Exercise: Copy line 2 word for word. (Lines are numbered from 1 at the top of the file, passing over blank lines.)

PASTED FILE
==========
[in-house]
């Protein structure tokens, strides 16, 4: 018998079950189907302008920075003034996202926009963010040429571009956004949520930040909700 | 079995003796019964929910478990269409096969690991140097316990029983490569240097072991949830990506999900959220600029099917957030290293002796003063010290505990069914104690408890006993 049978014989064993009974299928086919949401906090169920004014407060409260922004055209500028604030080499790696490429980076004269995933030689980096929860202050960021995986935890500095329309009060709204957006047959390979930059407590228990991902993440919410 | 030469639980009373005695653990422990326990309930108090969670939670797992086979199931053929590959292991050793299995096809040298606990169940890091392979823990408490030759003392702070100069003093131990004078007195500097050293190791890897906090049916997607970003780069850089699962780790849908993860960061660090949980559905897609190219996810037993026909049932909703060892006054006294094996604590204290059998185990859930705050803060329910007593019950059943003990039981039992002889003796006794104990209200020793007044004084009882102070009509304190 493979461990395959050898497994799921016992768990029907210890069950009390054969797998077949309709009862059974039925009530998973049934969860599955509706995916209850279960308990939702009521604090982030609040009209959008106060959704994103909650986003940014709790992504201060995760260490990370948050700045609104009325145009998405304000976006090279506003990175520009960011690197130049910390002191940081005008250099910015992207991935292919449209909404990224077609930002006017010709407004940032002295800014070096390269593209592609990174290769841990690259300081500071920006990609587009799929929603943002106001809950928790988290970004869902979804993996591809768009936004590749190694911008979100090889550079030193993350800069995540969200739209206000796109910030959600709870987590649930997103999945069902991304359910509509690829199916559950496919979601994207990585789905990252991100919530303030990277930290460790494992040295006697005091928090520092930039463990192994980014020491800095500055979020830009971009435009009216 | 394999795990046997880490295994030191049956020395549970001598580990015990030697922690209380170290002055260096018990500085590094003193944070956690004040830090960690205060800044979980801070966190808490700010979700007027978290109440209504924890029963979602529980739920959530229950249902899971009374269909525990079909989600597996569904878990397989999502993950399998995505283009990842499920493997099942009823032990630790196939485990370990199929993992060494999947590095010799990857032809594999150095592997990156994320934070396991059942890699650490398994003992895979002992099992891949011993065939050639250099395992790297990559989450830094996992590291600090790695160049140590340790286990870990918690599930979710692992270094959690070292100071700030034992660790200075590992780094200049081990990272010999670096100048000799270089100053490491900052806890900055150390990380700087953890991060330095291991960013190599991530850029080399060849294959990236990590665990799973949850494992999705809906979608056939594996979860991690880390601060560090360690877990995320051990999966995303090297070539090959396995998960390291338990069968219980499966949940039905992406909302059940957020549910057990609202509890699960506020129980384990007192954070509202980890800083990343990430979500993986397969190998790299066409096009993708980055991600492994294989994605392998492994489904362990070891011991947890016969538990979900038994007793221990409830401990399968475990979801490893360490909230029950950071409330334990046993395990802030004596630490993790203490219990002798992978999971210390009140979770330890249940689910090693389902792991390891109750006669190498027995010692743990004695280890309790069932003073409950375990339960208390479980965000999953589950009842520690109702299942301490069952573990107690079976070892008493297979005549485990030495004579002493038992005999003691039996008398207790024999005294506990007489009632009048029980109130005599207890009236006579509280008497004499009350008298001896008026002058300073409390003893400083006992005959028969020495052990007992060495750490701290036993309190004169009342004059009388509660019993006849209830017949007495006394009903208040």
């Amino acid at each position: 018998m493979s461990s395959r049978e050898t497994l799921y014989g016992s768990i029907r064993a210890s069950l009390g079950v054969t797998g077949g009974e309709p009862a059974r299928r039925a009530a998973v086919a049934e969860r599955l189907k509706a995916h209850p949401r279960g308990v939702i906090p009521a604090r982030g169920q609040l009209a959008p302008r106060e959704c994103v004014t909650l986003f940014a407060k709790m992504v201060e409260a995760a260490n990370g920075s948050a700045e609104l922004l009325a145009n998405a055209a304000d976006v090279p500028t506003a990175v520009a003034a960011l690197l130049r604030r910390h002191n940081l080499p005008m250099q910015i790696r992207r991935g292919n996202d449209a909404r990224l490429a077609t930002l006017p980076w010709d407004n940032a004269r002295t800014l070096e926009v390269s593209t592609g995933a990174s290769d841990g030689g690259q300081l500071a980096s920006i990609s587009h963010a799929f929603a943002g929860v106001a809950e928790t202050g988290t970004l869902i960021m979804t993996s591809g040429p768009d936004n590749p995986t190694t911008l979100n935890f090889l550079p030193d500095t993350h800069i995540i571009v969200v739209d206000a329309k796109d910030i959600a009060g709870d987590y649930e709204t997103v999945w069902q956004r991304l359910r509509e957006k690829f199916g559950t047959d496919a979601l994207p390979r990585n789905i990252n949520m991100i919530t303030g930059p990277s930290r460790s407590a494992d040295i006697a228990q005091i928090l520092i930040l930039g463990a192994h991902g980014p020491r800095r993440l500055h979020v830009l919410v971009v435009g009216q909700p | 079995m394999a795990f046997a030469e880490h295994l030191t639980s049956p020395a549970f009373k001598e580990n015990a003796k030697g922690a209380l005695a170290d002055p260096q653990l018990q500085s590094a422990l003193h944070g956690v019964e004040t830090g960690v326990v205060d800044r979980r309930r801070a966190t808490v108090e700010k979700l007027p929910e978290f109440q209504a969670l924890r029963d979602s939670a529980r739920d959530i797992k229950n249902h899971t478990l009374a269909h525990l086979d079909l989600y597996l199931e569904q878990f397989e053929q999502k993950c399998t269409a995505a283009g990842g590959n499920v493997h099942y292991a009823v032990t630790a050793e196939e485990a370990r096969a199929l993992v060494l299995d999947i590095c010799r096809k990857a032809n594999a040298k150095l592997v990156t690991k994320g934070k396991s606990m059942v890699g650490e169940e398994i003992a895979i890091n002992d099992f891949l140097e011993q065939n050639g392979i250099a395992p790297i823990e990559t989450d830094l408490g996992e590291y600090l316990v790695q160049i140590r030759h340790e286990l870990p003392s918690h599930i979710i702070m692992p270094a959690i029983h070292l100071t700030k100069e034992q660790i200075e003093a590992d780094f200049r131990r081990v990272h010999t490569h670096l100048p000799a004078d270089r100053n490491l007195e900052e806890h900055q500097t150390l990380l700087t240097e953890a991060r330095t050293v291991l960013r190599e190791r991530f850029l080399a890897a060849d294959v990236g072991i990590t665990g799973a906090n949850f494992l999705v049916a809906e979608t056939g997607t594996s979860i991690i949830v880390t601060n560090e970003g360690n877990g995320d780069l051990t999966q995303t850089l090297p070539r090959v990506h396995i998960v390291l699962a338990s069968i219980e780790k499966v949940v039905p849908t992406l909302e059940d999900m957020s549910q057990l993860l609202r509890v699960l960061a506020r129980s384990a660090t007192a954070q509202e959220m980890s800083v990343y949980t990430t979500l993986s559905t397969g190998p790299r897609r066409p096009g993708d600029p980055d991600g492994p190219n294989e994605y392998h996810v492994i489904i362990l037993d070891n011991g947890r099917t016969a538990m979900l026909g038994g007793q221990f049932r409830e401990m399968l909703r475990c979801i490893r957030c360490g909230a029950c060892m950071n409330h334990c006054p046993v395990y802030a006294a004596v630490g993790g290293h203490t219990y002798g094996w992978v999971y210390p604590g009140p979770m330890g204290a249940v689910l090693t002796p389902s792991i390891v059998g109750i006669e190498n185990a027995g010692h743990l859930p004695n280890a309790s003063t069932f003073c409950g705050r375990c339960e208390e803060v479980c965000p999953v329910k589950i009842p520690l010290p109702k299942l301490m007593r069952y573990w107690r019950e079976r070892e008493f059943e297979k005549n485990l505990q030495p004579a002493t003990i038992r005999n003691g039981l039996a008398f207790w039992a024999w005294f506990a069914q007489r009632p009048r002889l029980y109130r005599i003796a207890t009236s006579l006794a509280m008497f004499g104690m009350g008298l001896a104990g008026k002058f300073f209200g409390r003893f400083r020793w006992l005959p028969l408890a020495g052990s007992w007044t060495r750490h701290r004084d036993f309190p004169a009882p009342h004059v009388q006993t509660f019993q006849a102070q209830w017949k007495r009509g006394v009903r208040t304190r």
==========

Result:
């Protein structure tokens, strides 16, 4: 018998079950189907302008920075003034996202926009963010040429571009956004949520930040909700 | 079995003796019964929910478990269409096969690991140097316990029983490569240097072991949830990506999900959220600029099917957030290293002796003063010290505990069914104690408890006993 049978014989064993009974299928086919949401906090169920004014407060409260922004055209500028604030080499790696490429980076004269995933030689980096929860202050960021995986935890500095329309009060709204957006047959390979930059407590228990991902993440919410 | 030469639980009373005695653990422990326990309930108090969670939670797992086979199931053929590959292991050793299995096809040298606990169940890091392979823990408490030759003392702070100069003093131990004078007195500097050293190791890897906090049916997607970003780069850089699962780790849908993860960061660090949980559905897609190219996810037993026909049932909703060892006054006294094996604590204290059998185990859930705050803060329910007593019950059943003990039981039992002889003796006794104990209200020793007044004084009882102070009509304190 493979461990395959050898497994799921016992768990029907210890069950009390054969797998077949309709009862059974039925009530998973049934969860599955509706995916209850279960308990939702009521604090982030609040009209959008106060959704994103909650986003940014709790992504201060995760260490990370948050700045609104009325145009998405304000976006090279506003990175520009960011690197130049910390002191940081005008250099910015992207991935292919449209909404990224077609930002006017010709407004940032002295800014070096390269593209592609990174290769841990690259300081500071920006990609587009799929929603943002106001809950928790988290970004869902979804993996591809768009936004590749190694911008979100090889550079030193993350800069995540969200739209206000796109910030959600709870987590649930997103999945069902991304359910509509690829199916559950496919979601994207990585789905990252991100919530303030990277930290460790494992040295006697005091928090520092930039463990192994980014020491800095500055979020830009971009435009009216 | 394999795990046997880490295994030191049956020395549970001598580990015990030697922690209380170290002055260096018990500085590094003193944070956690004040830090960690205060800044979980801070966190808490700010979700007027978290109440209504924890029963979602529980739920959530229950249902899971009374269909525990079909989600597996569904878990397989999502993950399998995505283009990842499920493997099942009823032990630790196939485990370990199929993992060494999947590095010799990857032809594999150095592997990156994320934070396991059942890699650490398994003992895979002992099992891949011993065939050639250099395992790297990559989450830094996992590291600090790695160049140590340790286990870990918690599930979710692992270094959690070292100071700030034992660790200075590992780094200049081990990272010999670096100048000799270089100053490491900052806890900055150390990380700087953890991060330095291991960013190599991530850029080399060849294959990236990590665990799973949850494992999705809906979608056939594996979860991690880390601060560090360690877990995320051990999966995303090297070539090959396995998960390291338990069968219980499966949940039905992406909302059940957020549910057990609202509890699960506020129980384990007192954070509202980890800083990343990430979500993986397969190998790299066409096009993708980055991600492994294989994605392998492994489904362990070891011991947890016969538990979900038994007793221990409830401990399968475990979801490893360490909230029950950071409330334990046993395990802030004596630490993790203490219990002798992978999971210390009140979770330890249940689910090693389902792991390891109750006669190498027995010692743990004695280890309790069932003073409950375990339960208390479980965000999953589950009842520690109702299942301490069952573990107690079976070892008493297979005549485990030495004579002493038992005999003691039996008398207790024999005294506990007489009632009048029980109130005599207890009236006579509280008497004499009350008298001896008026002058300073409390003893400083006992005959028969020495052990007992060495750490701290036993309190004169009342004059009388509660019993006849209830017949007495006394009903208040």